Calimmune and the University of California, Los Angeles, are working on disabling the CCR5 genes in blood stem cells to make the entire immune system permanently resistant to infection.
Earlier MALD aircraft will be updated with radar-jamming capability
Raytheon gets go-ahead for small AF decoy drone
David Wichner Arizona Daily Star | Posted: Wednesday, November 30, 2011 12:00 am
Tucson-based Raytheon Missile Systems will begin low-rate initial production of a radar-jamming decoy drone for the U.S. Air Force.
The Air Force exercised a contract option and awarded Raytheon $5 million to produce the Miniature Air-Launched Decoy-J (MALD-J), converting an earlier production order for the baseline, nonjamming MALD model, Raytheon said.
With a range of about 575 miles, the jet-powered MALD is launched from aircraft and protects air crews and their aircraft by mimicking the combat flight profiles and signatures of U.S. and allied aircraft. The MALD-J version adds radar-jamming capability.
The expendable MALD-J will save lives by allowing commanders to conduct stand-in jamming missions without risking manned aircraft and crews, Harry Schulte, vice president of Raytheon Missile Systems’ Air Warfare Systems product line, said in prepared remarks.
New center to bring UA ideas, tech to market
Carol Ann Alaimo Arizona Daily Star | Posted: Tuesday, November 29, 2011 12:00 am
For the second time in just over a year, the University of Arizona has announced creation of a new center aimed at speeding up the time it takes to move new ideas and technologies from the research lab to the marketplace.
If the concept works, it eventually could help create more higher-paying jobs in Tucson.
The new entity announced Monday, called Tech Launch Arizona, will mark “a dramatic step forward in how the UA contributes to economic growth,” UA President Eugene Sander said in a news release.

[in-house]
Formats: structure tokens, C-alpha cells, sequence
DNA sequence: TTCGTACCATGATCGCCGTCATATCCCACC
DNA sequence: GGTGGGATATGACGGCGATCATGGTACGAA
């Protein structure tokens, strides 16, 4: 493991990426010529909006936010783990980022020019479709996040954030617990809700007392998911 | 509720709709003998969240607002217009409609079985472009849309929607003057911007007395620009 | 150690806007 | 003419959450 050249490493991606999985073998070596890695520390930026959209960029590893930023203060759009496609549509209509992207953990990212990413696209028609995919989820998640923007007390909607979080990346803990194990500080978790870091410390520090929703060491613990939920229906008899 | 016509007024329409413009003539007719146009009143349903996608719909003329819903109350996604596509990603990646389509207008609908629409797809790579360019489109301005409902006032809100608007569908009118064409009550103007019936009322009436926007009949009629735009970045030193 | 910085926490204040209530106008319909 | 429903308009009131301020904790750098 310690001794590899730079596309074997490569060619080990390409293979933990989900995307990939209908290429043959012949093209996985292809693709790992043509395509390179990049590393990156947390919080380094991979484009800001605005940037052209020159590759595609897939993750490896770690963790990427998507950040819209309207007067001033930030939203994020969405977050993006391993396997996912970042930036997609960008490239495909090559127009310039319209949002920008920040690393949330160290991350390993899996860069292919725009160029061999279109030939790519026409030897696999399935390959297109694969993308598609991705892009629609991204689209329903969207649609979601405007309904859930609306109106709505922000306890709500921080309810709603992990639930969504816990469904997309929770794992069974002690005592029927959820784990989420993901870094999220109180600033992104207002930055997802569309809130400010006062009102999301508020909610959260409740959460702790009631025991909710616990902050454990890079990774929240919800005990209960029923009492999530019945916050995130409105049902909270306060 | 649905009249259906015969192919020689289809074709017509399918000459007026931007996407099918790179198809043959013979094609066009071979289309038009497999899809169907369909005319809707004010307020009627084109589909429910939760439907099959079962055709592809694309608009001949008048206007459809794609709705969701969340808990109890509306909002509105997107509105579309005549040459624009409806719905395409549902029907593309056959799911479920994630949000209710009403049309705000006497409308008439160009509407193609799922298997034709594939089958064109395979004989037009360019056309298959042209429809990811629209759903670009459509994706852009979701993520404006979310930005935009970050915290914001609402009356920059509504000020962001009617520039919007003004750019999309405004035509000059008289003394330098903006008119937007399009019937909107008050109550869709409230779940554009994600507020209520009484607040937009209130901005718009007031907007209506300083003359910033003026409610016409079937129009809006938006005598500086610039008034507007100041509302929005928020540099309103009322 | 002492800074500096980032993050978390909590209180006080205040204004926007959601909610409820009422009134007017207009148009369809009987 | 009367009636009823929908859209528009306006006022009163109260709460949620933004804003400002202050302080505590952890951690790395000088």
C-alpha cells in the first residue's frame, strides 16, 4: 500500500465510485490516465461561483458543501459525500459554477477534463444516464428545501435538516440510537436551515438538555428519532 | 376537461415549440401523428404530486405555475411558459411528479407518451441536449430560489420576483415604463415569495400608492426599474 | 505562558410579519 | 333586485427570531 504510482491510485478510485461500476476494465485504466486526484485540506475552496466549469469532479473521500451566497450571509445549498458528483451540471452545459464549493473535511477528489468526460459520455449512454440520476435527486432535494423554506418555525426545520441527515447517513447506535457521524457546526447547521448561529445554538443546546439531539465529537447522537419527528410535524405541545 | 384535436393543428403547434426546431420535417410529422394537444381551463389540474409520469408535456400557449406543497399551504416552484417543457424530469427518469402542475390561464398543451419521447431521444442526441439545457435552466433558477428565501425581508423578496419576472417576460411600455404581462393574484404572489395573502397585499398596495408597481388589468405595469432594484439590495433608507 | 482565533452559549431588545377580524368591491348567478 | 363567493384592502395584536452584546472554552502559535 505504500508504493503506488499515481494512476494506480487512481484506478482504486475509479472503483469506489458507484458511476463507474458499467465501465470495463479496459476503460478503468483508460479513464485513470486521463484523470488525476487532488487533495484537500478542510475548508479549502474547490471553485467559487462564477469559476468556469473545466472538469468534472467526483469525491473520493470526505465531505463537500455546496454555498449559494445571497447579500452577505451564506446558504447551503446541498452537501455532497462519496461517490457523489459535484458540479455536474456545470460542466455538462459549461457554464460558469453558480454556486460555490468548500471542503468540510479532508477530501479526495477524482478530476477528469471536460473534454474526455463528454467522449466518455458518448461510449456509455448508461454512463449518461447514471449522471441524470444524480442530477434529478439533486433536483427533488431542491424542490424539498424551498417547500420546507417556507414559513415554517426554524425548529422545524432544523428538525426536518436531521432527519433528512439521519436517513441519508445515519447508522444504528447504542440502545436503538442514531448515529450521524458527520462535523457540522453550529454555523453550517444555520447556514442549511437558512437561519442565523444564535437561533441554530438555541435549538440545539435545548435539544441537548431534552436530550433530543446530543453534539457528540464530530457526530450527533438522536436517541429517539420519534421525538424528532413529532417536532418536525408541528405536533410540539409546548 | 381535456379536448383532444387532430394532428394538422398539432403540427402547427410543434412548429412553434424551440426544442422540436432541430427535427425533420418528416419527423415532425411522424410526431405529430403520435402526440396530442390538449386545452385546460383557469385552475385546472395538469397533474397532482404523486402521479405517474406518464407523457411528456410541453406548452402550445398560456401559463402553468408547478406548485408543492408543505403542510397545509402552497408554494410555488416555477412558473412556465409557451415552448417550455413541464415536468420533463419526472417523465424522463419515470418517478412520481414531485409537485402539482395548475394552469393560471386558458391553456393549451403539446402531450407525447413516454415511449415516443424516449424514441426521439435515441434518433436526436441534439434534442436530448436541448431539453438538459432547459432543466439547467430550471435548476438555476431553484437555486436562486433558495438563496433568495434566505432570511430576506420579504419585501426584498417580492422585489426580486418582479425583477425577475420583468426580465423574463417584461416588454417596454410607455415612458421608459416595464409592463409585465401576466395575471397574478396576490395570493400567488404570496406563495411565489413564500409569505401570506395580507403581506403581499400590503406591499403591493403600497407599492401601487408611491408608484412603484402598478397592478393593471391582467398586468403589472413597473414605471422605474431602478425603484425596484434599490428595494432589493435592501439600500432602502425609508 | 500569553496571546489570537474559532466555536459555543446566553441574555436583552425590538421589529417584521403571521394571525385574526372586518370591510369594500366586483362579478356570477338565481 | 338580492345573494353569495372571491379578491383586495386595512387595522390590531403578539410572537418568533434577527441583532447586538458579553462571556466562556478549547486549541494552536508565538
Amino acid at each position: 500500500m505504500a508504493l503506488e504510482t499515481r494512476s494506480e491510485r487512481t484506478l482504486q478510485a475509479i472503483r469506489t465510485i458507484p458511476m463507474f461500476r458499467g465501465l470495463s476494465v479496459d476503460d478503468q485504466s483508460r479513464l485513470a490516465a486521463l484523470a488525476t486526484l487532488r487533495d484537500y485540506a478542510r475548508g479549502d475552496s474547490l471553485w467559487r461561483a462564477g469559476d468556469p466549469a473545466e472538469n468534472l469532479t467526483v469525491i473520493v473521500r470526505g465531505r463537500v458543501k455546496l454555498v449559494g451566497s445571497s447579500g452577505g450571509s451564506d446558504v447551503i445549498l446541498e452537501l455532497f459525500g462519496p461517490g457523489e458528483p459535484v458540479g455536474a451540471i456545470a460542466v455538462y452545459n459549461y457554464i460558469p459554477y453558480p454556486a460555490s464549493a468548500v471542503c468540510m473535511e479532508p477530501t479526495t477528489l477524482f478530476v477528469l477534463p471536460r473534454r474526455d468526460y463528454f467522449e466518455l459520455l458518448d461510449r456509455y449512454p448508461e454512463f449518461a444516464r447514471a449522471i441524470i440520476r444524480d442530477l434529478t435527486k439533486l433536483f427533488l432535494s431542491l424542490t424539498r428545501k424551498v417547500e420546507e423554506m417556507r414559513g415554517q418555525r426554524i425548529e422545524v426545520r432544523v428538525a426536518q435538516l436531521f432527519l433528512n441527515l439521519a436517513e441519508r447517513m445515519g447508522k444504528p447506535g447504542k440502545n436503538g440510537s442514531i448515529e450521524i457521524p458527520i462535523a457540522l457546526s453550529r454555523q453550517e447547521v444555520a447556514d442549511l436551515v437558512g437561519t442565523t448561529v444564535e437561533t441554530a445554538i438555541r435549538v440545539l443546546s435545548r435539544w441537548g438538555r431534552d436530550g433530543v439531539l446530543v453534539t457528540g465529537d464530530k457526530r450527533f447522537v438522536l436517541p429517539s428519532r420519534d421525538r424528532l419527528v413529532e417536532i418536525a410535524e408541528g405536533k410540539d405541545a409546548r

A search is expected to begin soon for someone to run the new center, which will assess the commercial viability of new research and technology at UA and help with key details such as licensing inventions and finding investors.
Voters may be asked to OK road relocation and bigger buffer zone
Plan would give Raytheon more room
Becky Pallack Arizona Daily Star | Posted: Saturday, November 19, 2011 12:00 am
Pima County may ask voters to approve a $200 million plan to protect jobs and grow new jobs at the region’s largest employer.
The economic development plan, in the works for one year, would spend bond money on relocating roads that have prevented Raytheon Missile Systems from expanding near Tucson International Airport.
The lack of space to grow was a key factor in Raytheon’s choice to locate 300 new jobs in Alabama last year, company leaders told the county’s Bond Advisory Committee during a special meeting Friday.
The bond issue may come before voters next year.
Having a buffer zone around testing facilities at Raytheon’s airport site is critically important for safety reasons, said Rich Mendez, facility management director at Raytheon.
University of Arizona
By Celeste Barajas, NASA Space Grant intern, University Communications, November 18, 2011
Research into aphasia – the inability to speak or write well-formulated sentences and words – is strong at the UA. Researchers have received $2 million toward the study of the condition.